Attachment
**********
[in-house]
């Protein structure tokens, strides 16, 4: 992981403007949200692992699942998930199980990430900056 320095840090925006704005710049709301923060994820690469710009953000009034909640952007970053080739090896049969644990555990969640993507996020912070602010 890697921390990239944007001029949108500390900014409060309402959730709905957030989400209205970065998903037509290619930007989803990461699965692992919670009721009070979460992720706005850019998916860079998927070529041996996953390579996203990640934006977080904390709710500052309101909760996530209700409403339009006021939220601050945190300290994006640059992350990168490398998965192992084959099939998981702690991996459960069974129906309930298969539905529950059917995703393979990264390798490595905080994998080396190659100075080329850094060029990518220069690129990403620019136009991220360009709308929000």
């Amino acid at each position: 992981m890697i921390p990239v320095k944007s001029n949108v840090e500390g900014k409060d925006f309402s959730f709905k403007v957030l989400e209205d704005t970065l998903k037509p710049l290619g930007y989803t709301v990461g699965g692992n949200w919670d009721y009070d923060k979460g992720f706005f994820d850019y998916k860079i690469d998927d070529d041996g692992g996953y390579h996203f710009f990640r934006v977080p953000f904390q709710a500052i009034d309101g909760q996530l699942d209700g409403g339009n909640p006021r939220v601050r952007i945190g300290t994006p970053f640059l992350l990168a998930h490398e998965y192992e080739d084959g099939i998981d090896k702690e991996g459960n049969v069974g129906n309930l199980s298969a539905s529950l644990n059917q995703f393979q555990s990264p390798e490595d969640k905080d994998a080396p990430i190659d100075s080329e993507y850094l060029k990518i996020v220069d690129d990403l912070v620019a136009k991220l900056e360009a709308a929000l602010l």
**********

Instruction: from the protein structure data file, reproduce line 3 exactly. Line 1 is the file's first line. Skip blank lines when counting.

């Amino acid at each position: 992981m890697i921390p990239v320095k944007s001029n949108v840090e500390g900014k409060d925006f309402s959730f709905k403007v957030l989400e209205d704005t970065l998903k037509p710049l290619g930007y989803t709301v990461g699965g692992n949200w919670d009721y009070d923060k979460g992720f706005f994820d850019y998916k860079i690469d998927d070529d041996g692992g996953y390579h996203f710009f990640r934006v977080p953000f904390q709710a500052i009034d309101g909760q996530l699942d209700g409403g339009n909640p006021r939220v601050r952007i945190g300290t994006p970053f640059l992350l990168a998930h490398e998965y192992e080739d084959g099939i998981d090896k702690e991996g459960n049969v069974g129906n309930l199980s298969a539905s529950l644990n059917q995703f393979q555990s990264p390798e490595d969640k905080d994998a080396p990430i190659d100075s080329e993507y850094l060029k990518i996020v220069d690129d990403l912070v620019a136009k991220l900056e360009a709308a929000l602010l």